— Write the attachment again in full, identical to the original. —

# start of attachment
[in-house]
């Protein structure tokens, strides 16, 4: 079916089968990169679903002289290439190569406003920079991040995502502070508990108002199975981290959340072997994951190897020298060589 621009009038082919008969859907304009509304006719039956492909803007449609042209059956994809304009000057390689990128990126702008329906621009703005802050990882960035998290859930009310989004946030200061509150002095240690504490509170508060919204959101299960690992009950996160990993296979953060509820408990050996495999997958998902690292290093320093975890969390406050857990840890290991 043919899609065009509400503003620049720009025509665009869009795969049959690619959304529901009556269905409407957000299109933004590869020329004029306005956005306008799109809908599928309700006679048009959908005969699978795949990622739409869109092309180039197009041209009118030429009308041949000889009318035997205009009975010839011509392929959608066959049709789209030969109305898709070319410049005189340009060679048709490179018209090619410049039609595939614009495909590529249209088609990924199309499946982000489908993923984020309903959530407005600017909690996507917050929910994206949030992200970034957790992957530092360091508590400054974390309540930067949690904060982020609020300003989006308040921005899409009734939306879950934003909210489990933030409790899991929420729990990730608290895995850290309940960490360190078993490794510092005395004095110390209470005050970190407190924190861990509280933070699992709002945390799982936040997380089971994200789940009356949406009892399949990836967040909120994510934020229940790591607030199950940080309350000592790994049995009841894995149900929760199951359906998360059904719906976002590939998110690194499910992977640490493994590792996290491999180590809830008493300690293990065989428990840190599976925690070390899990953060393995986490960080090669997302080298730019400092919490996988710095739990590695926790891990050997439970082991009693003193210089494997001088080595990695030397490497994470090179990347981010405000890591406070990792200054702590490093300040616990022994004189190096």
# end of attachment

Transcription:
[in-house]
């Protein structure tokens, strides 16, 4: 079916089968990169679903002289290439190569406003920079991040995502502070508990108002199975981290959340072997994951190897020298060589 621009009038082919008969859907304009509304006719039956492909803007449609042209059956994809304009000057390689990128990126702008329906621009703005802050990882960035998290859930009310989004946030200061509150002095240690504490509170508060919204959101299960690992009950996160990993296979953060509820408990050996495999997958998902690292290093320093975890969390406050857990840890290991 043919899609065009509400503003620049720009025509665009869009795969049959690619959304529901009556269905409407957000299109933004590869020329004029306005956005306008799109809908599928309700006679048009959908005969699978795949990622739409869109092309180039197009041209009118030429009308041949000889009318035997205009009975010839011509392929959608066959049709789209030969109305898709070319410049005189340009060679048709490179018209090619410049039609595939614009495909590529249209088609990924199309499946982000489908993923984020309903959530407005600017909690996507917050929910994206949030992200970034957790992957530092360091508590400054974390309540930067949690904060982020609020300003989006308040921005899409009734939306879950934003909210489990933030409790899991929420729990990730608290895995850290309940960490360190078993490794510092005395004095110390209470005050970190407190924190861990509280933070699992709002945390799982936040997380089971994200789940009356949406009892399949990836967040909120994510934020229940790591607030199950940080309350000592790994049995009841894995149900929760199951359906998360059904719906976002590939998110690194499910992977640490493994590792996290491999180590809830008493300690293990065989428990840190599976925690070390899990953060393995986490960080090669997302080298730019400092919490996988710095739990590695926790891990050997439970082991009693003193210089494997001088080595990695030397490497994470090179990347981010405000890591406070990792200054702590490093300040616990022994004189190096």